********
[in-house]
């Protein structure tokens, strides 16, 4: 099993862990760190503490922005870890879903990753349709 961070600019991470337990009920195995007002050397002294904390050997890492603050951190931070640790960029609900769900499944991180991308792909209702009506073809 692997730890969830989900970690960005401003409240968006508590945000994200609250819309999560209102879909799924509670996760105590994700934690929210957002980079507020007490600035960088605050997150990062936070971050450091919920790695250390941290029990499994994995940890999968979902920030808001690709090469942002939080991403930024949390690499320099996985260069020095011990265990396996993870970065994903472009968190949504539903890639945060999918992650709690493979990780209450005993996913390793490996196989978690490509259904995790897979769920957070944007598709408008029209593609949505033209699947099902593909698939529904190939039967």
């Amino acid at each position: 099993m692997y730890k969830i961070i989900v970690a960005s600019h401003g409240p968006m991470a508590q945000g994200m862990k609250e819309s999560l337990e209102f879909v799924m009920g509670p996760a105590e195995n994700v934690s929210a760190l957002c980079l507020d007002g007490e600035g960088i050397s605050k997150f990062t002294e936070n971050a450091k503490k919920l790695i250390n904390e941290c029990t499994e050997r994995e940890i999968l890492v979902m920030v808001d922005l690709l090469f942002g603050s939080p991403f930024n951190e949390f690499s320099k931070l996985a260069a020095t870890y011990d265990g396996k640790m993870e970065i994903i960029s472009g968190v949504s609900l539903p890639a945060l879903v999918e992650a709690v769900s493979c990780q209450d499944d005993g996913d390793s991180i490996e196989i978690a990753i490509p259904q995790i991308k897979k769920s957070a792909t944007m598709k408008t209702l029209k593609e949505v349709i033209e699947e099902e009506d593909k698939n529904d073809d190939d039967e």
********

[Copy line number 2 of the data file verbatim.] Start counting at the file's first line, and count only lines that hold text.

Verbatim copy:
């Protein structure tokens, strides 16, 4: 099993862990760190503490922005870890879903990753349709 961070600019991470337990009920195995007002050397002294904390050997890492603050951190931070640790960029609900769900499944991180991308792909209702009506073809 692997730890969830989900970690960005401003409240968006508590945000994200609250819309999560209102879909799924509670996760105590994700934690929210957002980079507020007490600035960088605050997150990062936070971050450091919920790695250390941290029990499994994995940890999968979902920030808001690709090469942002939080991403930024949390690499320099996985260069020095011990265990396996993870970065994903472009968190949504539903890639945060999918992650709690493979990780209450005993996913390793490996196989978690490509259904995790897979769920957070944007598709408008029209593609949505033209699947099902593909698939529904190939039967």